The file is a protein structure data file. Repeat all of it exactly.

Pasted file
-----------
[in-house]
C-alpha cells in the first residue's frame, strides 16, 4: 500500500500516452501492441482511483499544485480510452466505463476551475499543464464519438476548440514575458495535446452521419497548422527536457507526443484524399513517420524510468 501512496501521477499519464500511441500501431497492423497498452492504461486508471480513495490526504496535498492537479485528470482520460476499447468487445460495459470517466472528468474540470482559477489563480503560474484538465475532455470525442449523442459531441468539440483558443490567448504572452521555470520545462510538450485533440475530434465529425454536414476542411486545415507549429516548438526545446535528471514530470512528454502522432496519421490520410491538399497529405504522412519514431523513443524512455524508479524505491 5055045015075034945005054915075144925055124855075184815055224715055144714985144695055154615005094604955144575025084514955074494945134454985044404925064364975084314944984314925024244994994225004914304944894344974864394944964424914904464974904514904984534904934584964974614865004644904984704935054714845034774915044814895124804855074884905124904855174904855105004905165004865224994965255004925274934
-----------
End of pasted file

[in-house]
C-alpha cells in the first residue's frame, strides 16, 4: 500500500500516452501492441482511483499544485480510452466505463476551475499543464464519438476548440514575458495535446452521419497548422527536457507526443484524399513517420524510468 501512496501521477499519464500511441500501431497492423497498452492504461486508471480513495490526504496535498492537479485528470482520460476499447468487445460495459470517466472528468474540470482559477489563480503560474484538465475532455470525442449523442459531441468539440483558443490567448504572452521555470520545462510538450485533440475530434465529425454536414476542411486545415507549429516548438526545446535528471514530470512528454502522432496519421490520410491538399497529405504522412519514431523513443524512455524508479524505491 5055045015075034945005054915075144925055124855075184815055224715055144714985144695055154615005094604955144575025084514955074494945134454985044404925064364975084314944984314925024244994994225004914304944894344974864394944964424914904464974904514904984534904934584964974614865004644904984704935054714845034774915044814895124804855074884905124904855174904855105004905165004865224994965255004925274934